It is submitted that a more nuanced understanding of why some people commit crime requires us to adopt Cultural Criminology’s critical questioning of assumptions and stereotypes depicting offenders.
As Ferrell, Hayward and Young argue: ‘’a commitment to engage with people on their own terms does not mean that those terms need be uncritically accepted’’; rather, ‘’we intend for Cultural Criminology not only to give voice to everyday accounts seldom heard, but to gather those voices into a chorus of condemnation for broad structures of violence, inequality and exploitation.’’ From this perspective, ‘a Cultural Criminology of our lives’ (Cultural Criminal, Ferrell, Hayward and Young, p.89) goes beyond the abstractions posited by some sociological positivists who argue that crime arises in the context of social disorganization and the breakdown of inter -area social control in areas of poverty, high community mobility and heterogeneity (Shaw and McKay, The Chicago school in Morrison, Theoretical Criminology, p.246).
We are invited to explore the lived experience of everyday lives, the “power of the situation” and the existential appeals that involve emotions, moral perceptions and seductions of the moment;
Consider, for instance, the way in which lived experience and struggles of those living within black inner cities is present in rap music . (Charis Kubrin 2005); Kubrin’s examined the existing ‘ethnographic work on the way structural conditions in disadvantaged black inner city communities contributed to cultural adaptations that become embodied within codes and rituals of authenticity present on the streets as well as in rap music.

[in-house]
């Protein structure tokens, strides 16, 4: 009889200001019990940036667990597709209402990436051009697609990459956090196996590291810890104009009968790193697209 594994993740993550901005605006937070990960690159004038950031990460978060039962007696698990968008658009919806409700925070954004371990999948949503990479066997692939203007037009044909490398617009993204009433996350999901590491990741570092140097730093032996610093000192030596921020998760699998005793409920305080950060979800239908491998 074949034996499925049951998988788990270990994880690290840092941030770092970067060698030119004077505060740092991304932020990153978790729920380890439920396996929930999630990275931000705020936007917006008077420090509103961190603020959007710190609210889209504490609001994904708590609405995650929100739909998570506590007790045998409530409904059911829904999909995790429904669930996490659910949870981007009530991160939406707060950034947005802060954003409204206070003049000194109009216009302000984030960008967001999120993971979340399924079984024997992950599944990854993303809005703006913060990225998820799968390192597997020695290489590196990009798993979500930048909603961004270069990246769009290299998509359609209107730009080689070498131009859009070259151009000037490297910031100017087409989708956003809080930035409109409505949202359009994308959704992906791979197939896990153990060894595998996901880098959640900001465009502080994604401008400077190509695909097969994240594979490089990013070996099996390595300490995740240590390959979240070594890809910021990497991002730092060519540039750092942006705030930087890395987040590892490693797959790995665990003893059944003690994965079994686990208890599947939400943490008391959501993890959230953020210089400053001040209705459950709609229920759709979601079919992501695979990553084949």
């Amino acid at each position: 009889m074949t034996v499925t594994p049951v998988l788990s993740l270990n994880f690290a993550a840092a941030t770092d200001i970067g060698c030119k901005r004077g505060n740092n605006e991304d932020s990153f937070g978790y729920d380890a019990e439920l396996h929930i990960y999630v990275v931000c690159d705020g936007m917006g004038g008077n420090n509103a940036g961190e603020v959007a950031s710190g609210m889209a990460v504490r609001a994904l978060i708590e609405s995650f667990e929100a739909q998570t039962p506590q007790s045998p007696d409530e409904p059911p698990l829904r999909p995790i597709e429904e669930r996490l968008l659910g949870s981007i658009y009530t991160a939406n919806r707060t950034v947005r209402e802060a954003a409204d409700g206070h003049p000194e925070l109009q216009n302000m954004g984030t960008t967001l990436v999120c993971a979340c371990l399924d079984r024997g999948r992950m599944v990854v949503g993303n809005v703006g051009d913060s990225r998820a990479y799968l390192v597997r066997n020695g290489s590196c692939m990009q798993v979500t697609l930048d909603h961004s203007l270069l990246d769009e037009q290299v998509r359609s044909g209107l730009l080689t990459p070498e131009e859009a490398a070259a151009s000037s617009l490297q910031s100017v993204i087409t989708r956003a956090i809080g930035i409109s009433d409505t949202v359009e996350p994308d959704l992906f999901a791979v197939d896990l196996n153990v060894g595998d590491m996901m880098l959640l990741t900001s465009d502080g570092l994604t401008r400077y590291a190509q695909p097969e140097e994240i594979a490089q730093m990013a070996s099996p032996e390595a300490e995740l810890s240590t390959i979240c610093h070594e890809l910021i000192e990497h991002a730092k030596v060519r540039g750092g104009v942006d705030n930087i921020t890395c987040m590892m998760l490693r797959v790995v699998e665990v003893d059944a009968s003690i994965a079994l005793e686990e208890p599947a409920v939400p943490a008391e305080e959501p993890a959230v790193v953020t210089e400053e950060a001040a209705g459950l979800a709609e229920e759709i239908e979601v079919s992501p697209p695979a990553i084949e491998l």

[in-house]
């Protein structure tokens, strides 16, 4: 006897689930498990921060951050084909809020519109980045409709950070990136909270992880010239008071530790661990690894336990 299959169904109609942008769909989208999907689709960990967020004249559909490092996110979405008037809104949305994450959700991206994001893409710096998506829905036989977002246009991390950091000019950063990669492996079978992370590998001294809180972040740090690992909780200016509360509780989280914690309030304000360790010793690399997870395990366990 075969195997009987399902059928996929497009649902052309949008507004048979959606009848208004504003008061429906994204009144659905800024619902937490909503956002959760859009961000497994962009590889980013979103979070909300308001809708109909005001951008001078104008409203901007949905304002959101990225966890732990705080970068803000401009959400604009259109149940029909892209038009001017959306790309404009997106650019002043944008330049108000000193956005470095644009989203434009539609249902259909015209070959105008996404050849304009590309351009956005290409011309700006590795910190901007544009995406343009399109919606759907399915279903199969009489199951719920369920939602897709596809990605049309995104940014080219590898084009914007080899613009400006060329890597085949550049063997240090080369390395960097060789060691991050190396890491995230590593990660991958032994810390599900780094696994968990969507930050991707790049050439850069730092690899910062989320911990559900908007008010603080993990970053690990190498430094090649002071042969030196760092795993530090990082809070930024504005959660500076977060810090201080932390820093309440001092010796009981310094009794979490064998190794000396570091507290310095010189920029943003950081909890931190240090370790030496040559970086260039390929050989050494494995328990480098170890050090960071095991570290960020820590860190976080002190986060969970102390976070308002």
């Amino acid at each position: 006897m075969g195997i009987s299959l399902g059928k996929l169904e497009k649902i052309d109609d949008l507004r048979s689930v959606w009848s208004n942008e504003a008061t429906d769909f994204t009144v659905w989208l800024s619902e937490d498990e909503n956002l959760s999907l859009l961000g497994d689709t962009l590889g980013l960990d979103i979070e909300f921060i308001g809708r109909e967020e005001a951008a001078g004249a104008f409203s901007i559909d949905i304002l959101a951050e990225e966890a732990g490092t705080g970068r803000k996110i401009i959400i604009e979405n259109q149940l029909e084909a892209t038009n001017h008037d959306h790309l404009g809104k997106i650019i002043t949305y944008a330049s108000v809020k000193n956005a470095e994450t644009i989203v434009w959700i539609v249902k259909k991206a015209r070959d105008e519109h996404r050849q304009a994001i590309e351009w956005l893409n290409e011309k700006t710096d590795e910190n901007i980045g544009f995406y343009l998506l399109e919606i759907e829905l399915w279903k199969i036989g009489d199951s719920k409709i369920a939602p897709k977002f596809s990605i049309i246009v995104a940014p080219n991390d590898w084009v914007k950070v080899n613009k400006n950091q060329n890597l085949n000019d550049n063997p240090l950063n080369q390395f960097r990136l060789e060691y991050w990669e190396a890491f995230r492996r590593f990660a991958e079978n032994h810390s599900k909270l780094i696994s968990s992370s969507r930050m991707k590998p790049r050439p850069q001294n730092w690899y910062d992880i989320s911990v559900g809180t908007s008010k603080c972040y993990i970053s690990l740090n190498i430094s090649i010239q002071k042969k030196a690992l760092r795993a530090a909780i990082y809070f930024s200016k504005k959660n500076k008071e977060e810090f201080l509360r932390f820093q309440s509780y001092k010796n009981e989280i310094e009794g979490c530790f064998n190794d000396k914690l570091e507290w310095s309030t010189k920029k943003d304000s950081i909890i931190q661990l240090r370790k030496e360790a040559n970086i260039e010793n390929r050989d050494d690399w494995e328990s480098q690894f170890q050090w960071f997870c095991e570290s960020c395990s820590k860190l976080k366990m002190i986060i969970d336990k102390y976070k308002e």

Such codes embed values such as the ‘willingness to use violence in reputation building, a valorization of sexual promiscuity and conquest, conspicuous consumption as a means of establishing self- image and gaining ‘respect’, and a pronounced antagonism towards the police and other authorities.’’ (Cultural Criminal, Ferrell, Hayward and Young, p.89).
One might argue that Cultural Criminology’s attempt to reconstitute reality through resources of ethnographic studies of sub-cultures, music, art and media portrayals of such cultures provide an authentic insight into to the study and the criminalization of some sub-cultures by the State; An authenticity that is sadly lacking in societies that rely on purely punitive approaches to maintaining law and order by assuming that every crime is the product of rational choice.